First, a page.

Joshua Tree
February 2012
The trail into Black Rock Canyon, on the western edge of Joshua Tree National Park, begins as a pleasant saunter along a sandy dry wash.
The connecting Panorama Loop Trail begins a steady climb through mixed cactus and pines.
Nearing the top of the Panorama Loop Trail.
The view north, towards the town of Joshua Tree.
One of the park's namesake Joshua Trees.
Looking west from the Panorama Loop Trail.
My picnic spot at Warren View.
The park road climbs through a relatively barren, rocky landscape that gives way to a large plateau studded with Joshua Trees and piles of granite.
Joshua Trees and granite.
Further down the road, the rough-looking granite gives way to rocks that appear smoother, but they're still punishing to climb. Gloves are a must, even for relatively easy rock-scrambling.
From the park road.
Joshua Trees and granite.
Joshua Trees and granite.
A typical view from the main park road.
There are rock climbers all over the place. They're free to tackle almost any of the jumbled granite piles in the park.
Joshua Trees and granite.
The view from the park road.
Joshua Trees and granite.
From the park road. In the distance, The Oyster Bar.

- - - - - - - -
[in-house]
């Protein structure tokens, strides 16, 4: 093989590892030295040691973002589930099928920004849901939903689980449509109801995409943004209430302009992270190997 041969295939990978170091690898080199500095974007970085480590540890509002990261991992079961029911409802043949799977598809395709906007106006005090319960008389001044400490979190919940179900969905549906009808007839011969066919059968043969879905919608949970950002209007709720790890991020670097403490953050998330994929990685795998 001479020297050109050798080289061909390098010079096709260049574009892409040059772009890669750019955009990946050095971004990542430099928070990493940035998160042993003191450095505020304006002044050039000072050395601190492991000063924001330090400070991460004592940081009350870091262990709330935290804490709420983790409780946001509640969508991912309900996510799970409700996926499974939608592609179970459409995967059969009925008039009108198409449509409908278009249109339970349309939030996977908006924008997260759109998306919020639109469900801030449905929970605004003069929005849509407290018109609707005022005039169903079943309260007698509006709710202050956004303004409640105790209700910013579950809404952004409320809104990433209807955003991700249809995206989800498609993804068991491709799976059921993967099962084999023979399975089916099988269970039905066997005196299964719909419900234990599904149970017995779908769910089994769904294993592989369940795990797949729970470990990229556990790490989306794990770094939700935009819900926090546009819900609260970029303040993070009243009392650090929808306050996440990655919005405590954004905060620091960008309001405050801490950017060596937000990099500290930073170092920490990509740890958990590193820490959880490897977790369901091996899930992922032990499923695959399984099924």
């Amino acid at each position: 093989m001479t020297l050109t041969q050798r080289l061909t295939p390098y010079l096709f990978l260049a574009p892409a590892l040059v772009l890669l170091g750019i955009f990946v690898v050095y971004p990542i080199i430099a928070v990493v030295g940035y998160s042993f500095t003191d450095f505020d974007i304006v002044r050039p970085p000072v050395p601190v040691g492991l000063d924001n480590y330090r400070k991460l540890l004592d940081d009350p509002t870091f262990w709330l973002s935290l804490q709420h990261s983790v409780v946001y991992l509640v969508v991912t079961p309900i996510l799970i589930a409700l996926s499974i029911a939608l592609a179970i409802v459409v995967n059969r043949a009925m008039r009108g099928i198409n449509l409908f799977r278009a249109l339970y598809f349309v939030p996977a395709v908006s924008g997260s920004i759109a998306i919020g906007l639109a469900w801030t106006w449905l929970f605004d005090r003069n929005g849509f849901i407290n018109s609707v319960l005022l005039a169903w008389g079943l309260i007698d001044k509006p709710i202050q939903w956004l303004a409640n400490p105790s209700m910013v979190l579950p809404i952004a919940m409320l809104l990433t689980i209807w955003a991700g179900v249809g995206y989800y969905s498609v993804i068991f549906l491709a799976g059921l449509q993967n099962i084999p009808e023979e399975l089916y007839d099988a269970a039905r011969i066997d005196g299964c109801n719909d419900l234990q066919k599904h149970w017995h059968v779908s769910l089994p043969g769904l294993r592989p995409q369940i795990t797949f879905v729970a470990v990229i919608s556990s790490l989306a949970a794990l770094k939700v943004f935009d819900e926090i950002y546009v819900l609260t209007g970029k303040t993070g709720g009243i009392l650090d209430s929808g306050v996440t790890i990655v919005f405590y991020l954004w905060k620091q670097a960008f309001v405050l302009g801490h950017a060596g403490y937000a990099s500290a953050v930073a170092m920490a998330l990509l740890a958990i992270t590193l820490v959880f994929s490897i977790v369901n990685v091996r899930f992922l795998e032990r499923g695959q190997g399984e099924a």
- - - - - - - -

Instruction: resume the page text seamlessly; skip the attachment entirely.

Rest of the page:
Typical view from the park road.
Looking southeast from Keys View (5185 feet), towards the more barren section of the park.
Looking southwest from Keys View, towards Palm Springs. The dark horizontal feature on the valley floor is the San Andreas Fault.
In the midst of the barrenness of the central part of the park, The Cholla Garden, a bizarre, multi-acre concentration of cactus.
Cholla.
Cholla.
A spill of granite boulders.
Aptly-named Split Rock.
On the Split Rock Loop Trail.
On the Split Rock Loop Trail.
On the Split Rock Loop Trail.
On the Split Rock Loop Trail.
The inclusions in the granite can seem almost artificial. Note the ring around the bulge at the top.
On the Split Rock Loop Trail.
Cholla.
On the Split Rock Loop Trail.
Face Rock, clearly produced by alien visitors.
Juniper berries.
I'm sure this structure produces a Concert A when struck.
On the Split Rock Loop Trail.
Near Skull Rock.
Near Skull Rock.
Near Skull Rock.
Arch Rock.
The Oyster Bar.
The Oyster Bar.
After climbing up Fortynine Palms Canyon and cresting the ridge, the scene below appears almost lifeless, until...
... you zoom the lens to its limit, and see what's hidden away at the head of the canyon.
Approaching Fortynine Palms Oasis.
Fortynine Palms Oasis.
Fortynine Palms Oasis, looking north towards the town of Twentynine Palms.
Fortynine Palms Oasis.
Fortynine Palms Oasis.
Cactus.
Pine City, and more interesting inclusions in the granite.
Pine City, some of which looks as if it were planned by some desert landscape architect.
Yucca in bloom.
Pine City.
Pine City.
Pine City.
Life clings to any opening.
Cactus.
The park road.